Though its design is new, the X-59 will make use of components found on other military jets – a tactic aimed at keeping costs low. It will have the Lockheed F-16’s landing gear, the F-117A Night Hawk’s control stick and the Northrop Grumman T-38 Talon’s cockpit and canopy. “The challenge is to integrate these systems that were designed for different airplanes… To have it all work together in this airplane,” Nickol says.
The design features that help soften sonic booms have been known for some time, and the US government tested such features in 2003-2004 using a modified Northrop F-5E Tiger.
One key feature is length. “If you look at the design of the X-59, you’ll notice it is very long and skinny,” says Nickol. “That’s on purpose, of course, because we are trying to spread the shockwaves out.”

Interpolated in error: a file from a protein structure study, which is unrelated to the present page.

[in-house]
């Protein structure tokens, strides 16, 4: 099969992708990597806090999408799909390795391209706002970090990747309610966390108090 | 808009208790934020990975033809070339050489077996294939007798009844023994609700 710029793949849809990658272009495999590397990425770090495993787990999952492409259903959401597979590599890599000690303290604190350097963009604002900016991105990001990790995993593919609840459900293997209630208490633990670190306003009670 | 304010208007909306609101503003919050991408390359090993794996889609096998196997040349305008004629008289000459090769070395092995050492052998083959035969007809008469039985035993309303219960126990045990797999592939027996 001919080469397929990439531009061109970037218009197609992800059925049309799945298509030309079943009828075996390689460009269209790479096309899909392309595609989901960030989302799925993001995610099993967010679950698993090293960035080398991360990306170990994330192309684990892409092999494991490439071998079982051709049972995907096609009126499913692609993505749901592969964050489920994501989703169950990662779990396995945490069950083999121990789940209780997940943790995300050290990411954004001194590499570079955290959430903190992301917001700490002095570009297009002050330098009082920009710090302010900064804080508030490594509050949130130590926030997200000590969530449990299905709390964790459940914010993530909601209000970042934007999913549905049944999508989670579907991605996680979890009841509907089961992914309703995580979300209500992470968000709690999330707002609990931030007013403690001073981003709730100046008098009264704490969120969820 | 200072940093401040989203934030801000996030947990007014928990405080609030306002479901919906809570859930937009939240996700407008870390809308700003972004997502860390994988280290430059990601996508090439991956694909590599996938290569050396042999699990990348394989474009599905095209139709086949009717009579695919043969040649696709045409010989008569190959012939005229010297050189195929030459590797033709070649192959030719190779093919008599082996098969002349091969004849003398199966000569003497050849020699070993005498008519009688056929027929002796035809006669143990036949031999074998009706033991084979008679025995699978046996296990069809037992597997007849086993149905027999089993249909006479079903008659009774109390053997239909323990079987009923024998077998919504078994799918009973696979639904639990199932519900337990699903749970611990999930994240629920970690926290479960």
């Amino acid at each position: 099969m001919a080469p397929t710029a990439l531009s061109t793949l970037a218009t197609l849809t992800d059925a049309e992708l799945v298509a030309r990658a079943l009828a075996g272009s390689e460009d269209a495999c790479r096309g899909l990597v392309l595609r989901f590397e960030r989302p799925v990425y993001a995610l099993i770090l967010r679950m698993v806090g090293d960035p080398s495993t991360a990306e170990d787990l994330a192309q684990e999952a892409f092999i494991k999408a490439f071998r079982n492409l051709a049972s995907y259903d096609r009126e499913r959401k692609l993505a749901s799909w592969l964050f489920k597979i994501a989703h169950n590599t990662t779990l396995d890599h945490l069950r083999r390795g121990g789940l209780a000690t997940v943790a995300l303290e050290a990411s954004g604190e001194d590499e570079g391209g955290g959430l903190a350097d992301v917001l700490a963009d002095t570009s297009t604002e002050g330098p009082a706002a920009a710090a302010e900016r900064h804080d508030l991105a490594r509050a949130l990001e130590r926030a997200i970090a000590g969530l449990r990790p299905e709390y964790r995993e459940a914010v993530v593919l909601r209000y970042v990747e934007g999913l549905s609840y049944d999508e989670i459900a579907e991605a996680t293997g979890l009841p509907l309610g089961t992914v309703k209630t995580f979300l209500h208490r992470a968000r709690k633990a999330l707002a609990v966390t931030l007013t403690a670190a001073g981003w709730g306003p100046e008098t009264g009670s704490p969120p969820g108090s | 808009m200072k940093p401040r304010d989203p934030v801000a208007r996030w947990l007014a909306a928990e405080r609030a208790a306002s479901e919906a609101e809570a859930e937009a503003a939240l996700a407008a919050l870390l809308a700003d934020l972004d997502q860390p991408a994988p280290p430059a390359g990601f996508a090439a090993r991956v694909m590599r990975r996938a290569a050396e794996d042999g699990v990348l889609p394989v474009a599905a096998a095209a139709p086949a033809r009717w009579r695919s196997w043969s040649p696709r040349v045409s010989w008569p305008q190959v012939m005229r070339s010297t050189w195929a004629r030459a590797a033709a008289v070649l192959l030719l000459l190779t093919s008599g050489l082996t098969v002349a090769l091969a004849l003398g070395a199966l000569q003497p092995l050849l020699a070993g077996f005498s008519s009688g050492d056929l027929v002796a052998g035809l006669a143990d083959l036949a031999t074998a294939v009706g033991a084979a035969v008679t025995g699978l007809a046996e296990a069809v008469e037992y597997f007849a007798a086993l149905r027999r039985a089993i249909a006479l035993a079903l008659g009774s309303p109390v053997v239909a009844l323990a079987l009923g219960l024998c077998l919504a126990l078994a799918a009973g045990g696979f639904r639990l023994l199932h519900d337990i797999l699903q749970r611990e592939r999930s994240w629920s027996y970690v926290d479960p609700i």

Shockwaves start at an aircraft’s nose, move aft and come off “all the major elements of the aircraft, all the way to the tail, and even off the engine plume in the back”, he says. The X-59’s slender design helps prevent those shockwaves from “coalescing into a strong shockwave that causes a sonic boom on the ground”, he says.
Richardson adds that the aircraft’s “fineness ratio” – its length to its diameter – “is one of the driving design features” that enable softer sonic booms. But other features play a role. For instance, the team designed the jet so that most external features are on the top of the aircraft. That helps shock waves emanate up, not down, they say.
The tail also proved challenging. “You’ve got the inlet and the exhaust of the engine. You’ve got the aft end of the wing, and then the horizontal and vertical t-tail. You have a lot of stuff going on back there,” Nickol says. Each of those features “creates a disturbance or discontinuity in the airflow, and we don’t want the shock that would be generated by those discontinuities propagating downwards”, adds Richardson.